You can almost envision a situation where Kickstarter is the first print run. After that has sold out the second print run could perhaps be to select bookstores where there's a particular connection with the book and the audience of the bookstore, and then the third print run could be kind of all others.

Dezeen Book of Interviews
Dezeen's most recent foray into print is the Book of Interviews, which includes 45 conversations with leading figures in architecture and design

Marcus Fairs: Why did you launch the Online Book Fair?

Steve Kroeter: When we launched the site in 2011 we primarily focused on recommended books. At some point we started hearing from people that they would appreciate if we would go beyond that and help people purchase the books that we recommended. What we didn't need to do was do things that others do much better, like sell them and have inventory, but when we looked at it, we realised that we basically knew all the different constituencies and communities that we needed to know to put together a book fair.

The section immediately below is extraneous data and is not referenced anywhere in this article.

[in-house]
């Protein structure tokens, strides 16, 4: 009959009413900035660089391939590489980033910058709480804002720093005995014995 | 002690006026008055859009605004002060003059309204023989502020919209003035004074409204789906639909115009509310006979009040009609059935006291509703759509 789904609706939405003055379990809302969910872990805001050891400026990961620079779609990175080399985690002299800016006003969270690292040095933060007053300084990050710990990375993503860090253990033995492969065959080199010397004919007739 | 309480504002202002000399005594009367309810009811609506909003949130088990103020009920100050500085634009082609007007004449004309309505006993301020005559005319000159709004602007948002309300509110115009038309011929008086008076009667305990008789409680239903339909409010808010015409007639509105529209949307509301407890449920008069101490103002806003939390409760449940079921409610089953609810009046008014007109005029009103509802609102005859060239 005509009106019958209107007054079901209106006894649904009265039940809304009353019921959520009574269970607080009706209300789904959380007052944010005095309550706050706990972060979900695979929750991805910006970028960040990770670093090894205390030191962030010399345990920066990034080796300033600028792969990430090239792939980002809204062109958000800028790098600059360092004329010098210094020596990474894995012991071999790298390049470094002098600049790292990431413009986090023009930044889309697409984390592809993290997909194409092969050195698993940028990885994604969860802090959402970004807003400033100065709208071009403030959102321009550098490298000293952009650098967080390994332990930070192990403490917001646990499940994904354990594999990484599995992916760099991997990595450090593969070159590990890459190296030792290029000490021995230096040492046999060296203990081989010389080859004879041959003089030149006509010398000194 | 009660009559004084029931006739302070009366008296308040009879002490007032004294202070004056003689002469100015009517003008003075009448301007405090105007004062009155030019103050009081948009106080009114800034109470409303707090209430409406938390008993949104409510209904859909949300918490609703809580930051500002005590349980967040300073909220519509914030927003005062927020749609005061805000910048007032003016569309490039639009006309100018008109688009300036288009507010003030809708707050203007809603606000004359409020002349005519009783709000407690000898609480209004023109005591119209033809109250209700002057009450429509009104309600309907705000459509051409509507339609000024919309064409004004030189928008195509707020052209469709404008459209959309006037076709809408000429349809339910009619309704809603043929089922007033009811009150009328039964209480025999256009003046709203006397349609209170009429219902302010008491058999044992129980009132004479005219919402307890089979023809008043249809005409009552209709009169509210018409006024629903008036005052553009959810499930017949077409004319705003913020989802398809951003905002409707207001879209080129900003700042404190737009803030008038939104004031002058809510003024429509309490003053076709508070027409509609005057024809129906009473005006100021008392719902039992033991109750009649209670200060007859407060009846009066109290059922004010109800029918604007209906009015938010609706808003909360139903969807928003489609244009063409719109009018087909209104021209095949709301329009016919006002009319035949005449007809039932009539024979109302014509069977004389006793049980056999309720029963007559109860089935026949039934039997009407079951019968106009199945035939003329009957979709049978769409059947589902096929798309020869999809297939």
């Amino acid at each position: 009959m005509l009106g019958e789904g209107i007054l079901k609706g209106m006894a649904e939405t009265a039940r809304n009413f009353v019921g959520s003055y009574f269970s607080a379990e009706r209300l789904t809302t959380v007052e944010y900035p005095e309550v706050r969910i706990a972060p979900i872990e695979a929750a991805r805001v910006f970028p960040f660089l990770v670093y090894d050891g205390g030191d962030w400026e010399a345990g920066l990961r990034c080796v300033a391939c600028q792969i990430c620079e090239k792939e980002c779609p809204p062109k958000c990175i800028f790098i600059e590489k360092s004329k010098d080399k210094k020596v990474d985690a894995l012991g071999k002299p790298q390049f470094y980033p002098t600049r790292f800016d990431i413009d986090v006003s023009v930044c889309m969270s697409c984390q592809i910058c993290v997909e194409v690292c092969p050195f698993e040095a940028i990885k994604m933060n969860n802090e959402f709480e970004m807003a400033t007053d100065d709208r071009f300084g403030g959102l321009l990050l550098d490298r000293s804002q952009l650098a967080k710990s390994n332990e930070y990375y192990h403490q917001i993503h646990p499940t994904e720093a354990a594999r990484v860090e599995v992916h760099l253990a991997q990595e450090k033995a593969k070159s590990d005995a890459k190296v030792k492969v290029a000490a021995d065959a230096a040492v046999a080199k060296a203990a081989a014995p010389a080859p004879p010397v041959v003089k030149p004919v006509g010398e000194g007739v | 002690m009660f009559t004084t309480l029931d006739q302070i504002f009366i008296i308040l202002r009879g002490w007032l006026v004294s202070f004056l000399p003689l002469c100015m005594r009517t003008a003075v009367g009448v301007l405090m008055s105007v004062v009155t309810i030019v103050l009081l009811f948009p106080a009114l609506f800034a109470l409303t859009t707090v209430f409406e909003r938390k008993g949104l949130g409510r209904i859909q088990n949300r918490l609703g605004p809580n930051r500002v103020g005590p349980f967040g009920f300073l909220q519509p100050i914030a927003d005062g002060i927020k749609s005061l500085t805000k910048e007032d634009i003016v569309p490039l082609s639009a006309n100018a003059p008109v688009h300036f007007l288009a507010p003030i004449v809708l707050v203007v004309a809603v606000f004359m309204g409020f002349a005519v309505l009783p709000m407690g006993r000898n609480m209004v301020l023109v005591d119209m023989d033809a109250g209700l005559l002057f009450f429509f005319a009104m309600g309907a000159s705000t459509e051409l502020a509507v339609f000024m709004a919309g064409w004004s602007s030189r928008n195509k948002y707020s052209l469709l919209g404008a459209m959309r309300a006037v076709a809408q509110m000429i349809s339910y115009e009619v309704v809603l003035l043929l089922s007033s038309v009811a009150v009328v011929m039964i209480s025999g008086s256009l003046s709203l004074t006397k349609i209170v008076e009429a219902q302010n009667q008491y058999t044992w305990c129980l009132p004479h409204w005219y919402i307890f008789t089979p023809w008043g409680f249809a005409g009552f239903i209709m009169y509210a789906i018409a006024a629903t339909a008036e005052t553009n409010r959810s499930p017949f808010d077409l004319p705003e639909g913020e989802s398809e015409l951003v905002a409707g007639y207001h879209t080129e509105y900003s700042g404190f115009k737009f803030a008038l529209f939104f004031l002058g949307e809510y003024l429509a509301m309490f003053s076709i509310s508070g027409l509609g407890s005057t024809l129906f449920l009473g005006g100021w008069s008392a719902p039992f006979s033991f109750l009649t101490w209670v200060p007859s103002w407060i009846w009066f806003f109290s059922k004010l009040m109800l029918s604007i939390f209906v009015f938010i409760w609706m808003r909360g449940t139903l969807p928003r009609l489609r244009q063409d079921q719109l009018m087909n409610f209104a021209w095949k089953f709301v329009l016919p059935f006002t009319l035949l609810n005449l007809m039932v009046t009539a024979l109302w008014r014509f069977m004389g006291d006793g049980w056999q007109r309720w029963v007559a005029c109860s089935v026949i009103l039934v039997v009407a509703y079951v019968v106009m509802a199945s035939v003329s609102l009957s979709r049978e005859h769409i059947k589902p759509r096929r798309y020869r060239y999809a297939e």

So in 2012 we did an offline book fair; we rented an exhibition hall in New York, we rented two auditoriums adjacent for book programming, we had 45 publishers show up over a weekend in October, and as far as we know that was the first time the design book community had the opportunity to come together like that.

We had several thousand people who showed up; it was a successful weekend. We concluded from that if that was a good idea two days a year, maybe it would be an even better idea if it happened 65 days a year. So this past October we launched an online version of the fair. We have about 17 publishers who are a part of it now and four rare and out-of-print dealers, and we hope to expand that.


Bookshelf in main image designed by Fotis Evans.